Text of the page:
For starters, if your competitors are ranking for keywords that are already on your list, you’ll want to work on improving your use of those terms to outrank them. Remember that just because your competitors don’t seem to care about certain keywords, it doesn’t mean you should also turn away from those terms. This can offer a priceless opportunity for your brand to capitalize on keywords that have far less competition. In the same vein, keywords that are important to other brands don’t have to be vital for yours.

5. Use data from keyword tools

Let the data guide you as you work to expand and refine your list of keywords. Online keyword research tools can offer keyword suggestions and help you find new terms, phrases, categories and topics backed by the most current trends and search volumes.

Some of the best helping hands out there include:

The work doesn’t stop there

You now have a whole new list of keywords to work with – and you’re entitled to a celebratory dance.

Just keep in mind that keyword discovery will creep back up on your to-do list in the near future. While some keywords will be veterans on your list who stick around for the long run, it’s important to keep growing your list of keywords on a regular, ongoing basis.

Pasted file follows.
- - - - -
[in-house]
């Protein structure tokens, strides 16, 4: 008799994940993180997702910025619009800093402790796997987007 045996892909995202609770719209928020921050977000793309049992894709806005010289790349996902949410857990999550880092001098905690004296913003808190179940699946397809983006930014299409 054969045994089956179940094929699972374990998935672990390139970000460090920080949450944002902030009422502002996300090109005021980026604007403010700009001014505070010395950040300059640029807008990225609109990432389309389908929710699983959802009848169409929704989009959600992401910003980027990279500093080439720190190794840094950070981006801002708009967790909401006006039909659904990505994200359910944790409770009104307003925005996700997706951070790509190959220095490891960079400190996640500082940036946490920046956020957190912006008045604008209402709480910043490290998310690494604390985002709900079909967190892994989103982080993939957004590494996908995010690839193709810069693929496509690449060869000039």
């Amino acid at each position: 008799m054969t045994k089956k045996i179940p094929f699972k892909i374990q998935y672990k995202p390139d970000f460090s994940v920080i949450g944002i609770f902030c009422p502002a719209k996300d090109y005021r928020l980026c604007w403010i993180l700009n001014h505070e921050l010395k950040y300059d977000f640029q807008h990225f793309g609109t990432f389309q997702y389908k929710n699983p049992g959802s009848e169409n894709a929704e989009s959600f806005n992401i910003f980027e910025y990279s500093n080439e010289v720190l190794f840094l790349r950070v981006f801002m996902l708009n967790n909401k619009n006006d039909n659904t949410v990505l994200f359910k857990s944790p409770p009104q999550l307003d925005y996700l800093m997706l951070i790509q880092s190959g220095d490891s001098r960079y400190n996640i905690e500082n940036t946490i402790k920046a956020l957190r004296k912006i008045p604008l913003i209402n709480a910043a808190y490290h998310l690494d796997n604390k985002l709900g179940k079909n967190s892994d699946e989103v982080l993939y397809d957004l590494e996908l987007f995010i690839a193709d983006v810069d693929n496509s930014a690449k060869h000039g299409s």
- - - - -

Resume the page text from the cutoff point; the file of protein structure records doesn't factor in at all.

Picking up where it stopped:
The more you refresh your keywords, the better your search presence and traffic results will be. Plus, new keywords bring fresh content ideas so you can keep churning out the content that brings the right viewers to your site.

Now all that’s left to do is wish you the best of luck as you embark on your keyword discovery!

Stevie Snow is a writer at Brafton. Yes, she is named after Stevie Nicks. She’s a believer in "to life, to life, l’chaim!" because life is what brings us the Obamas, a really smooth vodka tonic and that moment on the dance floor when your favorite banger plays.